If Cupboard’s Bare, You Might Blame the Bear

First published in the Oct. 7 print issue of the Outlook Valley Sun. By Camila Castellanos and Oscar Areliz.

A La Cañada Flintridge resident of the 500 block in Paulette Place experienced a break-in by an unusual visitor on Monday.
After hearing dishes fall in the kitchen, the homeowner went downstairs and discovered a bear there. The resident immediately left the house with a dog and called the Crescenta Valley Sheriff’s Station at approximately 1:17 p.m.
According to Sgt. John Gilbert, the bear entered the home by clawing through a window screen, knocked over some small dishes and accessed the pantry to eat sugar. Deputies who arrived at the scene were able to scare the bear out of the house and it returned to the forest.
The bear sighting (and then some, in this case) is one of several that have occurred in LCF recently. Though the sheriff’s station did not specify how many have occurred, Gilbert told the Outlook Valley Sun that there have been numerous calls recently about bears here and in surrounding cities.
Local residents, meanwhile, have been tracking the active bears and posting photos to social media throughout the year. Particular concern was expressed over the summer when a bear was hit by a car on Haskell Street, leaving it with an injured back leg. Some speculated that the incident was an intentional hit and run.
After calling the California Department of Fish and Wildlife, one resident was told that the agency does not rehabilitate adult bears but that it will come out to euthanize the animal if it is in obvious physical distress.
“Apparently the bear was hit by a truck that people said aimed right for it and never slowed down,” said Mack Dugger, an avid supporter of Big Bear Alpine Zoo, to which he reached out about a potential rescue. “For someone to hit a bear, maybe on purpose … one can only hope they damaged their truck.”
The bear was seen hiding under cars and in bushes, and hobbling on three legs for several weeks: “He can’t do much on three legs, especially if he has to hunt and grouse,” Dugger added. “All the neighbors have called but the Forest Service has said the only thing they will do is come out and put him down. And we don’t want that.”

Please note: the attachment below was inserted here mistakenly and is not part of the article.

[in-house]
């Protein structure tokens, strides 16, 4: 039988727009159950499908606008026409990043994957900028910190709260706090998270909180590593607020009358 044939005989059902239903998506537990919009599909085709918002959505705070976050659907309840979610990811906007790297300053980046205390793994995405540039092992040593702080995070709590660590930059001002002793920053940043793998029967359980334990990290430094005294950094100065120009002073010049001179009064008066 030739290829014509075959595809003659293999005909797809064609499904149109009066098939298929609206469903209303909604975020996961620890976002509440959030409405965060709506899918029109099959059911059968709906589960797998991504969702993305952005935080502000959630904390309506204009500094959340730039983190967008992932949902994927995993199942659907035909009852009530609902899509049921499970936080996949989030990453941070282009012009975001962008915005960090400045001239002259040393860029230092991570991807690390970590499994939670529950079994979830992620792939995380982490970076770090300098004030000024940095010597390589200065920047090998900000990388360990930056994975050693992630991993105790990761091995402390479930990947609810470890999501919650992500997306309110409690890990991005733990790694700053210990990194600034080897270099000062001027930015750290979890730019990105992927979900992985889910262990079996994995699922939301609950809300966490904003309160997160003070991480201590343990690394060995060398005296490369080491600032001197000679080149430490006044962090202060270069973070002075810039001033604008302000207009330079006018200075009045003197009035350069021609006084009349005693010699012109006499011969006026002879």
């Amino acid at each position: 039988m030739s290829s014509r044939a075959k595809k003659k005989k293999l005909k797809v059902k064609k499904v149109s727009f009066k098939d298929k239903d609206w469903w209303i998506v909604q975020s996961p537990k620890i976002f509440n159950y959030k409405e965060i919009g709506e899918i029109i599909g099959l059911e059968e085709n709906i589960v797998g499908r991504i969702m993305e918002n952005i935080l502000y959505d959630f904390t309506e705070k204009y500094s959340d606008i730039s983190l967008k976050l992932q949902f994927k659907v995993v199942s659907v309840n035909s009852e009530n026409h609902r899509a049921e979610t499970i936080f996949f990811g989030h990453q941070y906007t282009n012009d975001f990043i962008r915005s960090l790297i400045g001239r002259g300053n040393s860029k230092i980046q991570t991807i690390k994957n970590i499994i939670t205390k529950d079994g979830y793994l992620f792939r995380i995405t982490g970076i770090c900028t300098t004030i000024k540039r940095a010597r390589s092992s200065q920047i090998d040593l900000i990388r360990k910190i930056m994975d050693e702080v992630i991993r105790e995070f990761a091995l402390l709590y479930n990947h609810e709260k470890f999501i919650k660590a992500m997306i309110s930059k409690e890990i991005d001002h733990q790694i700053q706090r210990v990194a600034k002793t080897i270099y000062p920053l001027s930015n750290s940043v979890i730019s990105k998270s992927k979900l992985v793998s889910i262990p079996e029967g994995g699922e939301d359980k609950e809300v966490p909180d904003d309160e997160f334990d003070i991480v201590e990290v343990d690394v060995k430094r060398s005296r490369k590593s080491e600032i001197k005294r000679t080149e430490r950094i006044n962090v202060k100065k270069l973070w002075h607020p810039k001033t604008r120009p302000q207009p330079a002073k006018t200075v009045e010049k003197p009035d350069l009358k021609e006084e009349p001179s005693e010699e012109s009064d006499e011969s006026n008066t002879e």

While the bears are typically frequent visitors to the homes bordering the Los Angeles Forest, the animals have begun frequenting more residential neighborhoods as they widen their search for food and water.
Carrie Smith, who lives on Daleridge Road, had never heard of one in her neighborhood before a large black bear climbed the tall pine outside her balcony. It stayed there the entire day, prompting Smith and a few neighbors to become concerned that it might be stuck.
“That was a weird, interesting day,” Smith laughed. “It kept going higher and higher and made no signs of coming down. There was quite a big response from the fire and police department.”
One bear that has a green tag with the number 162 has been repeatedly witnessed bathing in local pools and fountains, as well as tipping over trash cans, prompting some residents to reflect with concern on the old adage “a fed bear is a dead bear.”
Kathryn Leonard, who lives off of Alta Canyada, has repeatedly seen bear 162, including twice at her screen door.
“I tried to shoo him away, but he didn’t seem too concerned about me. … Next time I’m told to bang some pots and pans,” she said, noting that at least three bears have visited her cul-de-sac since summer.
Most recently, the bears have been stealing pumpkins off porches, including Leonard’s, which she found torn into pieces since they only eat the inside.
“I’m changing my way of life and being more cautious to live with the bears,” she said, explaining that she was keeping her trash containers in her garage and completely closing her door, although she prefers to let in the fresh air through the screen.
Officials have recommended that residents request bear-proof trash containers via their waste collection company.
The city recently announced that Fish and Wildlife will give a presentation on human-bear interactions on Tuesday, Oct. 12, at 6 p.m. via Zoom. The presentation will be simulcast by Spectrum on Channel 3 (East) and Channel 16 (West) and will include topics such as how to respond and prevent human-bear conflicts.
For more information about the online event, visit cityoflcf.org or contact Christina Nguyen at cnguyen@lcf.ca.gov.